How much we pay towards policing on the Isle of Wight is going up, but it could lead to more officers on our streets.

The Hampshire and Isle of Wight Police and Crime Panel agreed today (Friday) to increase the amount a Band D taxpayer pays for policing by £10 a year, or 19p a week.

The near four per cent increase will raise the precept to £261.46 a year for a Band D taxpayer, from April.

The increase will help bolster Hampshire and Isle of Wight's Police and Crime Commissioner's (PCCs') budget for police services across the region by adding another £7 million a year, bringing the total cash pot up to £462.2m.

Some of the things the rise of funding will bring across Hampshire and the Isle of Wight include:

  • 75 new officers including 30 sergeants and 20 constables to help local policing
  • 10 new police front counters across the region as part of a £73.2 million estate investment programme
  • Nearly £1.3 million reinvestment for improvement to intelligence functions after austerity cuts
  • An increase in support for offender management, which in some cases will allow ongoing monitoring of offenders who had committed serious crimes after they leave prison
  • Extra funding for vehicle replacements, totting the specific budget up to £4 million a year

In a public consultation, with more than 6,300 responses, 64 per cent of respondents were supportive of an increase to the precept, but 31 per cent were not.

The government has allowed PCCs to raise the precept by £13 which HIOW Constabulary's Chief Constable Scott Chilton did ask for.

Speaking today, Mr Chilton said: "It would be remiss of me to not ask for the full amount, that is what I need to protect the public the best I can.

"It is a case of how fast and how hard we go to make the reforms we need to make us one of the safest places in the country, although I do recognise the cost of living crisis and the pressures on the public purse."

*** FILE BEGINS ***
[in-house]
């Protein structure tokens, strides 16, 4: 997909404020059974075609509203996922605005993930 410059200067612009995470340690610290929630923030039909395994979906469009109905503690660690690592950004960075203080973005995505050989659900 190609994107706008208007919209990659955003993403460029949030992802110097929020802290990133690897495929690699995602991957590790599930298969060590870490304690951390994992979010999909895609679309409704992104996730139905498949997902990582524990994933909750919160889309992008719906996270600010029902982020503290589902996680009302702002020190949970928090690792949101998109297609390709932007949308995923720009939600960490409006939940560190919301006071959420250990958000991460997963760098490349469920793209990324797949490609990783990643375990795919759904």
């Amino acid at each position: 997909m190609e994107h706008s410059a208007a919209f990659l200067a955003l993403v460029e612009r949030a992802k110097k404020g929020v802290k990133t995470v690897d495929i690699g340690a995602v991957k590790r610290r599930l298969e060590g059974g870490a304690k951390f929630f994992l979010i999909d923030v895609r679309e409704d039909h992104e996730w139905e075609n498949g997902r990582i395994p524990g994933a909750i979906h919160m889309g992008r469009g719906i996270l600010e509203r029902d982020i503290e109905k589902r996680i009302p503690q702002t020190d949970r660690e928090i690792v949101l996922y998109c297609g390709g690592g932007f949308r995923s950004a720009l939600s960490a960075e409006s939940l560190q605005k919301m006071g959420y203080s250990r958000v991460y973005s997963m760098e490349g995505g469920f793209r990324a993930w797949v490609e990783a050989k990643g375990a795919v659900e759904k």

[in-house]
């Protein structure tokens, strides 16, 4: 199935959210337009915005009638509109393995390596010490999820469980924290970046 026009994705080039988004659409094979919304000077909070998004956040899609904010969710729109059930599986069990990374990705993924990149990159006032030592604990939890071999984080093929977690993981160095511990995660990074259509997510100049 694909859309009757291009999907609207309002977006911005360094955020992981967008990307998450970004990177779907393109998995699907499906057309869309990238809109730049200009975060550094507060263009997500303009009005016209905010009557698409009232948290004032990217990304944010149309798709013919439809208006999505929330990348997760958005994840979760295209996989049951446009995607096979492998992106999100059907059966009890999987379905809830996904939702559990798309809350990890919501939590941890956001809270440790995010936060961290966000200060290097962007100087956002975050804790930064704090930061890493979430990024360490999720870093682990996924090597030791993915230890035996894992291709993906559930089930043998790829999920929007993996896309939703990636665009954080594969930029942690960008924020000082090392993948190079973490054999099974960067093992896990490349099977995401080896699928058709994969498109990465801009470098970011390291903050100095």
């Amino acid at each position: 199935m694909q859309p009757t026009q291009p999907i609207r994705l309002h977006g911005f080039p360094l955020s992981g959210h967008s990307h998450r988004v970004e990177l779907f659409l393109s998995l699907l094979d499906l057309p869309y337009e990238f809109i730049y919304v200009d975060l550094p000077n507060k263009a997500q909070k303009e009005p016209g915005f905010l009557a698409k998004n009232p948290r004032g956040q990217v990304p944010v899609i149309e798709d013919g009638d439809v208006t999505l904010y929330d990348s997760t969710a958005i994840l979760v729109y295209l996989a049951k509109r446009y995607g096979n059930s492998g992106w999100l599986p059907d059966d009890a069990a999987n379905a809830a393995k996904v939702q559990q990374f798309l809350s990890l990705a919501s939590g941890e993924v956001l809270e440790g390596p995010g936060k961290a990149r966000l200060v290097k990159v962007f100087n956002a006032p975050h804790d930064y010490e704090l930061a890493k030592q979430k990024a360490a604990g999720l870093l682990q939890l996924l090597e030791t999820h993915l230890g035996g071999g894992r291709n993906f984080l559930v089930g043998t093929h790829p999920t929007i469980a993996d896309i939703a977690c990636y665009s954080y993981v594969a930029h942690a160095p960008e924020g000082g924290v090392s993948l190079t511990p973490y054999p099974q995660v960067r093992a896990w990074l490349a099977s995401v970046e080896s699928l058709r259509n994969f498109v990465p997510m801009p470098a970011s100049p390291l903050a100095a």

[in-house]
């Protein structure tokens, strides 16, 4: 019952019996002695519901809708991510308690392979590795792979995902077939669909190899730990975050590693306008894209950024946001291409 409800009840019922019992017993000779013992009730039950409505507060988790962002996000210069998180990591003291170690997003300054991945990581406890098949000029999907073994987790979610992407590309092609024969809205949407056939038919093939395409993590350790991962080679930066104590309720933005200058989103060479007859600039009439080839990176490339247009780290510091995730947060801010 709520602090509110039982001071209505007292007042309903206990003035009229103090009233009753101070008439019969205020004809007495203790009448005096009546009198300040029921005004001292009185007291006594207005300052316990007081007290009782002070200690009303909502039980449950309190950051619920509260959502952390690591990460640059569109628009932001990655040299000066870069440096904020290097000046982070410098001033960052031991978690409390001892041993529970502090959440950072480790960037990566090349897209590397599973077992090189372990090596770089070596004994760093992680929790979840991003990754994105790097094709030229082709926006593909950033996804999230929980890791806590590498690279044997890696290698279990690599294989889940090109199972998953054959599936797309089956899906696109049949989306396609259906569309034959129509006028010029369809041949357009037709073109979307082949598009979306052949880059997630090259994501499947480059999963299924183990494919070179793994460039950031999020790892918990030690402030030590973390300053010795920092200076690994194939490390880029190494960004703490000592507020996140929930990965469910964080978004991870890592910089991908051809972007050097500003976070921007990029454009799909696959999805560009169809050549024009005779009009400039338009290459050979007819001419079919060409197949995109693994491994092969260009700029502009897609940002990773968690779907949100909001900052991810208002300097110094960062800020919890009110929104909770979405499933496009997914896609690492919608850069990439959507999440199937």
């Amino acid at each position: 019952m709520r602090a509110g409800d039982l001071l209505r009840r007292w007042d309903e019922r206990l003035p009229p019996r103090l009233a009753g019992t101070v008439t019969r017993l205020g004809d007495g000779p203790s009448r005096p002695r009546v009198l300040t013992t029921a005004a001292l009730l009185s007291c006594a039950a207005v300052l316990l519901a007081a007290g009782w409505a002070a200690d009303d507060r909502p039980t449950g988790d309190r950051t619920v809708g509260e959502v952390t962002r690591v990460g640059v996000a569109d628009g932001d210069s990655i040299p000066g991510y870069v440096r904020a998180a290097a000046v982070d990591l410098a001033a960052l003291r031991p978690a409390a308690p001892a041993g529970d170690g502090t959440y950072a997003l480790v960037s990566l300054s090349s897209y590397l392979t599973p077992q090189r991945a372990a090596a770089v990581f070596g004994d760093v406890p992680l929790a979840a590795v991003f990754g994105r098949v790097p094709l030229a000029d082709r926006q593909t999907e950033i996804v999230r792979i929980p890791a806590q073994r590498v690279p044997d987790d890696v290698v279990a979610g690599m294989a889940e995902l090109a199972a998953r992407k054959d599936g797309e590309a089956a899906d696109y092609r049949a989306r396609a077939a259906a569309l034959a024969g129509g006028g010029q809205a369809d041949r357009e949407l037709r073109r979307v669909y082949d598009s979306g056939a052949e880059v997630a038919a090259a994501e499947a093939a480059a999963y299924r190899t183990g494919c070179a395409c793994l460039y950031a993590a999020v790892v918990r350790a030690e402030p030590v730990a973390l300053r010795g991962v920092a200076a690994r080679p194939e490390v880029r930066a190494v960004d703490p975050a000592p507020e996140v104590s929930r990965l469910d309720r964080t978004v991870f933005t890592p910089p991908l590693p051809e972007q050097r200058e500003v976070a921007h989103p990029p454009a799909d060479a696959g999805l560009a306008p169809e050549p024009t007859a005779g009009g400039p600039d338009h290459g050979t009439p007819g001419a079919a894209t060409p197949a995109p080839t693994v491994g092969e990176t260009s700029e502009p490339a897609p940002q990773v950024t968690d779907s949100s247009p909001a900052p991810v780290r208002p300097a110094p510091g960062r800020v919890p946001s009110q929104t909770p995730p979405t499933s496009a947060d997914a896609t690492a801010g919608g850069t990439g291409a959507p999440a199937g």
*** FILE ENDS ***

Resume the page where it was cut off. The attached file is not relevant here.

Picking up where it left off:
HIOW PCC Donna Jones only recommended the average £10 increase, however, which she said was a tough decision but was conscious of the money troubles already affecting some communities and how they may not be able to pay any further increase.

She said the force was also looking at making savings in some areas which would go towards investment in others.

The PCC said residents got very good value for money for their police force.

How much will you pay as part of the police precept? Find out in the table below ...

Isle of Wight County Press:

Members of the police and crime panel did highlight how money from government had reduced over the years, creating a funding gap, which has meant the burden now falls to local taxpayers to fund investment.

With the increase, the public will now contribute 41 per cent of the overall funding for HIOW Constabulary with the other 59 per cent coming from government.

In 2010/11, the public paid 33 per cent of the police force's funding with the other 66 per cent from government.

Southampton City Council's Cllr Matthew Renyard did not support the increase to send a message to the Home Office, calling for more funding after a £50 million gap in funding for the force in the last 13 years.

The panel asked the PCC to lobby government for further funding to reduce the level of taxation for residents in the future.

The budget has also considered inflationary pressures across the service of nearly £15 million.